2000 years old and full of life
Neuss is one of the oldest cities in Germany. Over 2,000 years ago, the Romans laid the headstone with the “Novaesium” legion camp at the mouth of the Erft into the Rhine.
Since 1475 the city held the Hanse-privilege, granted by Emperor Frederick III. Neuss had good trade relations with the Netherlands, and long-distance trade extended through northern German cities to the Baltic States. Wines, spices and brewery products are still traded in Neuss today.
On a walk through the historic quarter you can see many testimonies of time. Worth seeing are the Quirinus Münster, at the same time a symbol of the city, and the Obertor. Culture in Neuss scores all year round: Classical concerts in the Zeughaus, the highly acclaimed Shakespeare Festival and the Hombroich cultural area delight visitors from near and far. The highlight every year is the Neusser Bürger-Schützenfest on the last weekend in August. Magnificent parades, evening balls and a colourful hustle and bustle on the festival meadow reflect the pulsating joy of life in the city on the Rhine. The Alpenpark Neuss, an active leisure park open all year round with a ski hall, alpine golf, climbing park and fun football, promises snow and fun.
A great event casts its shadow: From 26 to 29 May 2022, the city of Neuss will be holding the 42nd International Hanseatic Day.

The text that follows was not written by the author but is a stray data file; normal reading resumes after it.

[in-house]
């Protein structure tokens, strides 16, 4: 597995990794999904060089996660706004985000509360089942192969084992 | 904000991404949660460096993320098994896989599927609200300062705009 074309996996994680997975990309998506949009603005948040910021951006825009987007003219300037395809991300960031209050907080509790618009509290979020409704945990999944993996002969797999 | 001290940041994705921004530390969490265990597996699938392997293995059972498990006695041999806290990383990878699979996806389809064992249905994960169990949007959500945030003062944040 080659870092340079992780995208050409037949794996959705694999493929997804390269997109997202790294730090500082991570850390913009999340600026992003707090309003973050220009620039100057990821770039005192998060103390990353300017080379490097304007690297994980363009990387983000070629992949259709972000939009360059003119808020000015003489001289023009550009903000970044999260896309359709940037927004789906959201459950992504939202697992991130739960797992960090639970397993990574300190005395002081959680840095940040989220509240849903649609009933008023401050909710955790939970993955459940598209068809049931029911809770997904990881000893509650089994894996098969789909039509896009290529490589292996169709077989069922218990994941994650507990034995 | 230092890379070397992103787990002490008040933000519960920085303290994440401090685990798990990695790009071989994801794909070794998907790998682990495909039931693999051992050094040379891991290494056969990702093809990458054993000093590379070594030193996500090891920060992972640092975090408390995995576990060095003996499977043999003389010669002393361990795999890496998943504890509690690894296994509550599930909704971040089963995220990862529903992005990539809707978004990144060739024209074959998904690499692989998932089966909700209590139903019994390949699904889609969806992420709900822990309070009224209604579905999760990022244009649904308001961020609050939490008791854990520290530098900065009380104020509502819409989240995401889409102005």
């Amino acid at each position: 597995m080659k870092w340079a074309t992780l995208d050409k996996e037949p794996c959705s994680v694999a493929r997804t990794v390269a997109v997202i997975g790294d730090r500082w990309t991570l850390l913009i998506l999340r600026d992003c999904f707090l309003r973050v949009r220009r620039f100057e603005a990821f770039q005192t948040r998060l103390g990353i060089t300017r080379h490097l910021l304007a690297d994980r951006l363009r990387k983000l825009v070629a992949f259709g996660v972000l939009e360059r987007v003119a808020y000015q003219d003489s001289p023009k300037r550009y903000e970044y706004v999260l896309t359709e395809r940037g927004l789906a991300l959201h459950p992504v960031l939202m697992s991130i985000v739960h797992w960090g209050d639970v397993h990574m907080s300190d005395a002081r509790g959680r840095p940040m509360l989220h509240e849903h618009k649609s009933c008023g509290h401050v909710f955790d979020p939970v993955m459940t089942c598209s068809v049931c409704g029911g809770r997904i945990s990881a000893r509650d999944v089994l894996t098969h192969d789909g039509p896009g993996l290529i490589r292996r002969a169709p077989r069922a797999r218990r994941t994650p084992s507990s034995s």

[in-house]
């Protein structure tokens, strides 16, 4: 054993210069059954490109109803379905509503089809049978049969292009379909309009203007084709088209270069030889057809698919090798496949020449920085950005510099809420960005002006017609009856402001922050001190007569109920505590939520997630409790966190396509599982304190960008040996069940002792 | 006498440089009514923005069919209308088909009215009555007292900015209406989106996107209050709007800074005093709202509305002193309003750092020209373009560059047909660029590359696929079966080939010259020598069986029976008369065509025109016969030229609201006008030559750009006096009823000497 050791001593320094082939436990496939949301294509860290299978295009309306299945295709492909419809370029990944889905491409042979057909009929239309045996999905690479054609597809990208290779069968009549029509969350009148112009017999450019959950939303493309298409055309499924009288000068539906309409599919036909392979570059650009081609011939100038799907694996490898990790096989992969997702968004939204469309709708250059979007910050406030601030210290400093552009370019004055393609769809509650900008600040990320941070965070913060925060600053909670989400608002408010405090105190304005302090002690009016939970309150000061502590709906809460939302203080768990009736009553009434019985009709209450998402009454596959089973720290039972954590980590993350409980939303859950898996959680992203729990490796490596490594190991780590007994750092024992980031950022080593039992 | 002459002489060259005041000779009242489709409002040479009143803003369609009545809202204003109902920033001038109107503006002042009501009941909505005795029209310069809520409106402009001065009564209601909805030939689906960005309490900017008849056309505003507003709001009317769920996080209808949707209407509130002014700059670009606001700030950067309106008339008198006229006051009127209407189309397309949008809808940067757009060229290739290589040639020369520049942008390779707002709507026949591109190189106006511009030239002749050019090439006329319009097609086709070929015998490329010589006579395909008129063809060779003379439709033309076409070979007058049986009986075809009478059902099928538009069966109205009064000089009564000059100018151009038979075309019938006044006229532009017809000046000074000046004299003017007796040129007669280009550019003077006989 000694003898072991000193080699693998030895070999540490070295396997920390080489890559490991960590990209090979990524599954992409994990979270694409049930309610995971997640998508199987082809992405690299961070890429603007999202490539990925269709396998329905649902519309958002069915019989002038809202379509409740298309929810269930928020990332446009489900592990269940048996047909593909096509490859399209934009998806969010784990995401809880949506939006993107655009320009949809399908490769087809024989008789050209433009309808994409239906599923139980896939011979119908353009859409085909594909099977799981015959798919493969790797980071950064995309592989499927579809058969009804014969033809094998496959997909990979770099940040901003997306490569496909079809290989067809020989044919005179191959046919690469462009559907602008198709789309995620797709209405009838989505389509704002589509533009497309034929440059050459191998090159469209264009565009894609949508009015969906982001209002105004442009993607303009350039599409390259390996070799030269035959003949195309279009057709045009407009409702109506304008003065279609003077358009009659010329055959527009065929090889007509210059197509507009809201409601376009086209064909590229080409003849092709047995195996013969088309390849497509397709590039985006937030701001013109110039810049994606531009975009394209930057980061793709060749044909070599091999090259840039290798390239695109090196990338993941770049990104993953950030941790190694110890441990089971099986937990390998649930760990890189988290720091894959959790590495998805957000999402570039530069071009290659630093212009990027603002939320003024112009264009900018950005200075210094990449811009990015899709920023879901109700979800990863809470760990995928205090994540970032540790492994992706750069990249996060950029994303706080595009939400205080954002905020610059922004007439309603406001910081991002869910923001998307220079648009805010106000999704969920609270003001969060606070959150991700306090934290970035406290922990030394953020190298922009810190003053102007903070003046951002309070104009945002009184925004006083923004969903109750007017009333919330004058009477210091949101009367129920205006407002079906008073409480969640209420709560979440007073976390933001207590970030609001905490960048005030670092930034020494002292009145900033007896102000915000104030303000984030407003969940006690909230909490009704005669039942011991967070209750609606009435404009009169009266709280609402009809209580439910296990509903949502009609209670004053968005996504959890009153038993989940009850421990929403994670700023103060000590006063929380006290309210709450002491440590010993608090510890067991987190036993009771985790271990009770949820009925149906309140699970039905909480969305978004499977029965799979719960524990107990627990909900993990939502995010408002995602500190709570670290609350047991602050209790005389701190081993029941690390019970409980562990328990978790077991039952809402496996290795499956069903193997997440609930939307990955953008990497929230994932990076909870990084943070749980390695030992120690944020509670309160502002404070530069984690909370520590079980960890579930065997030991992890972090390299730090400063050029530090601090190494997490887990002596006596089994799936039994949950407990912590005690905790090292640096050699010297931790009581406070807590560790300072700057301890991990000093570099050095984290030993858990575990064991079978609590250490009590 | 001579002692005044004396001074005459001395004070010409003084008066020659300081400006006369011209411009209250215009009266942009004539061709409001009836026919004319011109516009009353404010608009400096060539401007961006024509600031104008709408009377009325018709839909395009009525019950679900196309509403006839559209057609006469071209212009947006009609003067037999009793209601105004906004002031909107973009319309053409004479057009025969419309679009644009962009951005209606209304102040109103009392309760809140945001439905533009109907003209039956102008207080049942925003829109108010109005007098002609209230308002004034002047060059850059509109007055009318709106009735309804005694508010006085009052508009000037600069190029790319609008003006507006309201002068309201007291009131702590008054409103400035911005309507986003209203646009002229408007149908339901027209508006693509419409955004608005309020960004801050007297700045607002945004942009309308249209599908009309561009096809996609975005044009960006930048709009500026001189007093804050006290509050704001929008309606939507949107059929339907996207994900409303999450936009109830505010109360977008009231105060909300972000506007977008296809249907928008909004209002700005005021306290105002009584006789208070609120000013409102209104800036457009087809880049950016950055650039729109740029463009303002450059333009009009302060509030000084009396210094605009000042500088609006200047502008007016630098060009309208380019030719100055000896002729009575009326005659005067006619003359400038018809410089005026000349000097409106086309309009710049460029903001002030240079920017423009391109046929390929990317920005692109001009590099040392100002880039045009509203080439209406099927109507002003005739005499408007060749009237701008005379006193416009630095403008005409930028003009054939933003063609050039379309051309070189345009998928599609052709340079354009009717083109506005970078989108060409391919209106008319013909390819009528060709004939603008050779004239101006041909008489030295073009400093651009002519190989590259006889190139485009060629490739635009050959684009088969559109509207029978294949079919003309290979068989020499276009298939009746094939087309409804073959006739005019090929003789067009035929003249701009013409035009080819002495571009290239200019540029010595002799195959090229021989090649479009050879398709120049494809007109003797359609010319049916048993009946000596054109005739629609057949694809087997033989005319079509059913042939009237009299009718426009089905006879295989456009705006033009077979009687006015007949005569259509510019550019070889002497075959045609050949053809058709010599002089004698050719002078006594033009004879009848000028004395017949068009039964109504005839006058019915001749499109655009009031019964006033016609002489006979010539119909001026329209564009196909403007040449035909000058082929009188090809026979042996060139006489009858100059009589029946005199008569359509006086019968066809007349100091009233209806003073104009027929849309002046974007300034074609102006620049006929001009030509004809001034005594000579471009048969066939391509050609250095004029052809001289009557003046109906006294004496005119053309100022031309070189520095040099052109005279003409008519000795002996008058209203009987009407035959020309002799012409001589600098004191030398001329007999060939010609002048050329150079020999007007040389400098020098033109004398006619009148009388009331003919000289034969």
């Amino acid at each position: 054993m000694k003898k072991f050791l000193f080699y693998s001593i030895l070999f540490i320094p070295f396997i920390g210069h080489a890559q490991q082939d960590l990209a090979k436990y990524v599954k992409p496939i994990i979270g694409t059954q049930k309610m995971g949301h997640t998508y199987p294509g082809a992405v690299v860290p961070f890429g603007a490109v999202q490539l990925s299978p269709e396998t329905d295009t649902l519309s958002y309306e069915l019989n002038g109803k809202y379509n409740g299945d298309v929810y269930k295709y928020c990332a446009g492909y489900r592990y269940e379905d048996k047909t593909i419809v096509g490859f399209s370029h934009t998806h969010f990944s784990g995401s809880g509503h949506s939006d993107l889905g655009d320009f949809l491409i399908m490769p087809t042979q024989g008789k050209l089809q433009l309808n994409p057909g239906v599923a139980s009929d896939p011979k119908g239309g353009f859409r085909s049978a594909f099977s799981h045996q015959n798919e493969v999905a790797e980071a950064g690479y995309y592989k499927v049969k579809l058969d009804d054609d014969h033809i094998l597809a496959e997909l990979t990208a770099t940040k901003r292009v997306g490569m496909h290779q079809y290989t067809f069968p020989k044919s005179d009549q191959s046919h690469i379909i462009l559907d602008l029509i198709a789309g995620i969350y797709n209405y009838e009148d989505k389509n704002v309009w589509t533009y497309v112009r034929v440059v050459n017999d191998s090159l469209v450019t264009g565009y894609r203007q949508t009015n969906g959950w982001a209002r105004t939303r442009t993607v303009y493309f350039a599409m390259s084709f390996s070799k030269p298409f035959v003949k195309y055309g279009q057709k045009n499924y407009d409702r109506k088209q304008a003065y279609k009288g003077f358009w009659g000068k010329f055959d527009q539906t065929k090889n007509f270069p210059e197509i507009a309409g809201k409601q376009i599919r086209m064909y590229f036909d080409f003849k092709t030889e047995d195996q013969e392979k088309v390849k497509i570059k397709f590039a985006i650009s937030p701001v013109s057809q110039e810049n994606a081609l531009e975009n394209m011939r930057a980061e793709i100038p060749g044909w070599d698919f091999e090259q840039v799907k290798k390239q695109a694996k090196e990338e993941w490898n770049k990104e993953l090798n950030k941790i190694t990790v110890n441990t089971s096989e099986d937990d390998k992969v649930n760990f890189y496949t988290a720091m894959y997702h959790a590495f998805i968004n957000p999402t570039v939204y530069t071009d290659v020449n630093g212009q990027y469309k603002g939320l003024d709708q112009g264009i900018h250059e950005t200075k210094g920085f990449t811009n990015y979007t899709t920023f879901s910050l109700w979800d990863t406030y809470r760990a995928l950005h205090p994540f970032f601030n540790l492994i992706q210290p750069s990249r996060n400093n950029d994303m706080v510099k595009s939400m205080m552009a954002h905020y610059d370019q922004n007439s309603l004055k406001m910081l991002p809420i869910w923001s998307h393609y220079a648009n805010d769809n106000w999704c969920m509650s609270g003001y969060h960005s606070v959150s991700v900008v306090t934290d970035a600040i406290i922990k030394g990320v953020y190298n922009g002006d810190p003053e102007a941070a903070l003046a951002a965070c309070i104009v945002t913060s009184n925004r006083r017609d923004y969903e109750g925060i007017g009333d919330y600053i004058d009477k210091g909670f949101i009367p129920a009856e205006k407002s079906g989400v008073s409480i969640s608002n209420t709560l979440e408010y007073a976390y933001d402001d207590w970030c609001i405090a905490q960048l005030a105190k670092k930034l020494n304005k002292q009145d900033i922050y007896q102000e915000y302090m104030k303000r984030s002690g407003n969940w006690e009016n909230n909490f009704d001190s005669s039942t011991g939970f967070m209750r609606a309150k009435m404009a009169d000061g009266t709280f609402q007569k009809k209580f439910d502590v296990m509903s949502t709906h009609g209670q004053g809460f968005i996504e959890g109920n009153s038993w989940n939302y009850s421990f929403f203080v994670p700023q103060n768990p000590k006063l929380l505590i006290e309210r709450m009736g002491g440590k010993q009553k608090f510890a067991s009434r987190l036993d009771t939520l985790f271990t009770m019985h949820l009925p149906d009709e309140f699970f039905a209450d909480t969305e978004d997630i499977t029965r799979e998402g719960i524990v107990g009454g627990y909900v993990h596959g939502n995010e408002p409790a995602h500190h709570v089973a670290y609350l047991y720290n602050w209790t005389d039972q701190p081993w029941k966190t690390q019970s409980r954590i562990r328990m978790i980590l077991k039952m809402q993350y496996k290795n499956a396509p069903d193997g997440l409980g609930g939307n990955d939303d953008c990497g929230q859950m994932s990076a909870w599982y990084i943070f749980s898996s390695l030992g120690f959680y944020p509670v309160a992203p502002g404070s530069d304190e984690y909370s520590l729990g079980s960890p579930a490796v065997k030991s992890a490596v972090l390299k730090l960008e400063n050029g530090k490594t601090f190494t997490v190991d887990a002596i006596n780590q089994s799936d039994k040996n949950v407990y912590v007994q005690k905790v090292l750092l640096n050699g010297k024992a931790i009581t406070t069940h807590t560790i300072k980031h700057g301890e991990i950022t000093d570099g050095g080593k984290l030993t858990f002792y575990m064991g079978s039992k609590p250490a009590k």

Quirinus Münster (1209-1230)
The town’s landmark is one of the most important late Romanesque churches on the Lower Rhine. Over the course of time, the Wolbero building underwent significant changes, the largest being a fire in 1741. The baroque dome features a statue of St. Quirinus. In 2009, the church was elevated to the status of basilica minor by Pope Benedict XVI.
Obertor (13. Jh.)
The stately Upper Gate with Upper Gate Chapel is part of the medieval town fortifications, along with the Windmill Tower and the Blood Tower. Flanked by two mighty round towers, the gate is the only one of the former six city gates still standing and its considerable size bears witness to the importance and self-confidence of the medieval city. As part of the affiliated Clemens Sels Museum, the old city gate houses collections on Roman and medieval history.
With the construction of a waterway between the Rhine and the Meuse, the Grand Canal du Nord, Napoleon Bonaparte initiated an ambitious project that was never completed. At the crossing of the North Canal with the Upper Erft, a previously unknown technical structure was built, the so-called Epanchoir. In 2016, this structure was extensively restored and is now one of the treasures of historical sights.
Harbour (19. Jh.)
In the Middle Ages, the port of Neuss was an important transhipment point and the driving force behind the industrial boom in the city. In recent years, the first harbour basin in particular has been visually upgraded. Fish markets are held there several times a year and the promenade is an inviting place to stroll.
Armoury (Mitte 17. Jh.)
The Franciscan Observants once used the building as a church and monastery. After secularisation, the nave served as a military armoury, i.e. a place to store weapons. This is where the name of the building ensemble comes from, which is now used as a venue for concerts and events.